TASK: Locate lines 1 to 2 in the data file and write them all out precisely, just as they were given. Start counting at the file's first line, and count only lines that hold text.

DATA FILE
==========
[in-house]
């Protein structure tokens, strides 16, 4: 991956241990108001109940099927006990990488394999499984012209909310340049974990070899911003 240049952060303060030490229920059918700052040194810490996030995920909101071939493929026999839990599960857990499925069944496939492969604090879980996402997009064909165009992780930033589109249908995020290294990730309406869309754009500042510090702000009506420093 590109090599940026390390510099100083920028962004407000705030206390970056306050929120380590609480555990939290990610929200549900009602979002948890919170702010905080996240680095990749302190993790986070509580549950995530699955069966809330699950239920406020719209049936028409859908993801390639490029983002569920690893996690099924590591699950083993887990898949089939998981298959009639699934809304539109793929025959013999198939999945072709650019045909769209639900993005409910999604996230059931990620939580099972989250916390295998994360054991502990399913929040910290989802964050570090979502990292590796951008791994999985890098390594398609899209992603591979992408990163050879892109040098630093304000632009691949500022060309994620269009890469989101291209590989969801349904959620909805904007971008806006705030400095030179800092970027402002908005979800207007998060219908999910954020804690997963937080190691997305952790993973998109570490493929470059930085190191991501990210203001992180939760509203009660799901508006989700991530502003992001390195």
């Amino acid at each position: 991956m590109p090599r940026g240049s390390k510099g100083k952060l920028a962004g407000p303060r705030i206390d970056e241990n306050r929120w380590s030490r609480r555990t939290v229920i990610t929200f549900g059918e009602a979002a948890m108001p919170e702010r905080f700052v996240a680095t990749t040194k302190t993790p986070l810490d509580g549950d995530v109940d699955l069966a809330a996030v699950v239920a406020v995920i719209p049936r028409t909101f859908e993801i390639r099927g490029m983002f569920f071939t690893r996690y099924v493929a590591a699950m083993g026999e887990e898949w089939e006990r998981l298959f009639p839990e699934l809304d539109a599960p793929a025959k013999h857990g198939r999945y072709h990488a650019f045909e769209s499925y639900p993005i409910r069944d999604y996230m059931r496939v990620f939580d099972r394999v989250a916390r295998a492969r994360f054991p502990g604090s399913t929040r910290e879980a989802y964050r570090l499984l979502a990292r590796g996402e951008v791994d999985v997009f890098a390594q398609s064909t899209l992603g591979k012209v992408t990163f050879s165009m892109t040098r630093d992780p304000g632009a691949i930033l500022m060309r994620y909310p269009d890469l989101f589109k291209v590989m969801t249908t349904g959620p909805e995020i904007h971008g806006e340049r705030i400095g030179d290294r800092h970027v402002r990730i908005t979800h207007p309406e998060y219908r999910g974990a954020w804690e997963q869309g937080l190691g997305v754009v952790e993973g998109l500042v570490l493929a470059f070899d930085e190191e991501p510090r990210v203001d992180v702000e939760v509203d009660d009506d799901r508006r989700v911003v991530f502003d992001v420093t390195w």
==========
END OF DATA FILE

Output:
[in-house]
């Protein structure tokens, strides 16, 4: 991956241990108001109940099927006990990488394999499984012209909310340049974990070899911003 240049952060303060030490229920059918700052040194810490996030995920909101071939493929026999839990599960857990499925069944496939492969604090879980996402997009064909165009992780930033589109249908995020290294990730309406869309754009500042510090702000009506420093 590109090599940026390390510099100083920028962004407000705030206390970056306050929120380590609480555990939290990610929200549900009602979002948890919170702010905080996240680095990749302190993790986070509580549950995530699955069966809330699950239920406020719209049936028409859908993801390639490029983002569920690893996690099924590591699950083993887990898949089939998981298959009639699934809304539109793929025959013999198939999945072709650019045909769209639900993005409910999604996230059931990620939580099972989250916390295998994360054991502990399913929040910290989802964050570090979502990292590796951008791994999985890098390594398609899209992603591979992408990163050879892109040098630093304000632009691949500022060309994620269009890469989101291209590989969801349904959620909805904007971008806006705030400095030179800092970027402002908005979800207007998060219908999910954020804690997963937080190691997305952790993973998109570490493929470059930085190191991501990210203001992180939760509203009660799901508006989700991530502003992001390195």